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When parties execute two separate contracts and only one contract contains an arbitration clause, generally the parties cannot be compelled to arbitrate disputes arising from the contract that does not call for arbitration.  However, under certain circumstances courts will extend the arbitration provisions from one contract to a separate contract, and the parties may be bound to arbitrate disputes arising out of either agreement because the two agreements will be read together as one contract. Peter Mavrick has successfully represented clients in Palm Beach, Broward, and Miami-Dade business litigation and related arbitration proceedings.

Phoenix Motor Co. v. Desert Diamond Players Club, Inc. involved four agreements for the purchase of new motor vehicles. The purchase agreements contained an arbitration clause, but also stated that “[t]he Purchaser, before or at the time of delivery of the motor vehicle covered by the Order, shall execute such other forms of agreement or documents as may be required by the terms and conditions of payment indicated on the front of this Order.” Phoenix Motor Co. v. Desert Diamond Players Club, Inc., 144 So.3d 694 (Fla. 4th DCA 2014). The purchaser also signed an export policy imposing liquidated damages if Desert exported the new vehicle out of the United States within one year of purchase. The export policy stated that “[e]xecution of the purchase/lease documents by the purchaser/lessee shall constitute acceptance of these terms and conditions.”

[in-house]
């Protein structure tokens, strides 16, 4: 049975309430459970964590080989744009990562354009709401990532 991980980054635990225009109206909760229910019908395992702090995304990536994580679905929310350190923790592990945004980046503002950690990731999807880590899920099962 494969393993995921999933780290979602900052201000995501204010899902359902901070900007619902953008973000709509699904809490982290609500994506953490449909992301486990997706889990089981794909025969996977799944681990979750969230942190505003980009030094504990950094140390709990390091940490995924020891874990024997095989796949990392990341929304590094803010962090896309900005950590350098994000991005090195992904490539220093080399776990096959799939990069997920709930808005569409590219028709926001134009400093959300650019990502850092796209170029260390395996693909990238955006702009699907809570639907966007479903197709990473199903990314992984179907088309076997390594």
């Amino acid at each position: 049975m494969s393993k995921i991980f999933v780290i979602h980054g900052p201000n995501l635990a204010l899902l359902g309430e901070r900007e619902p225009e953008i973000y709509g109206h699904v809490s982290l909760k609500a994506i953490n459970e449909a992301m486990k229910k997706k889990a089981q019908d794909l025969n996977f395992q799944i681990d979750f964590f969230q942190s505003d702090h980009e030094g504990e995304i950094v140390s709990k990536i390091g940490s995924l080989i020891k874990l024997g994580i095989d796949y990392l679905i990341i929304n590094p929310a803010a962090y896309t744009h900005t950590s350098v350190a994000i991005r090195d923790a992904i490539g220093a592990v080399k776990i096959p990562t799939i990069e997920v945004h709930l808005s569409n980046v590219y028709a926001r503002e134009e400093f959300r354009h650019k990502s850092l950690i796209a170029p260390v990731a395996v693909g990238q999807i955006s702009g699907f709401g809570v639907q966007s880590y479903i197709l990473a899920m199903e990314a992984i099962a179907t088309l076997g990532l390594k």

The purchaser sued for a declaration that the export policy was invalid and unenforceable. The seller filed a motion to compel arbitration pursuant to the arbitration clause in the purchase agreements. The trial court in Phoenix Motor Co. addressed whether there was a valid agreement to arbitrate a dispute arising from the export policy. The trial court denied the seller’s motion and the seller immediately appealed.

The central issue in Phoenix Motor Co. v. Desert Diamond Players Club, Inc. whether a valid agreement to arbitrate existed to authorize the court to compel arbitration of disputes arising from the export policy. The doctrine of incorporation by reference requires that there must be some expression in the incorporating document of an intention to be bound by the collateral document. Phoenix Motor Co. supra.  The mere reference to another document is not sufficient, particularly when the incorporating document makes no specific reference that it is “subject to” the collateral document. Id. In other words, for the purchase agreements’ arbitration clauses to extend to the export policy, the purchase agreements must expressly refer to the export policy or sufficiently describe it so that the document could be interpreted as part of the purchase agreements.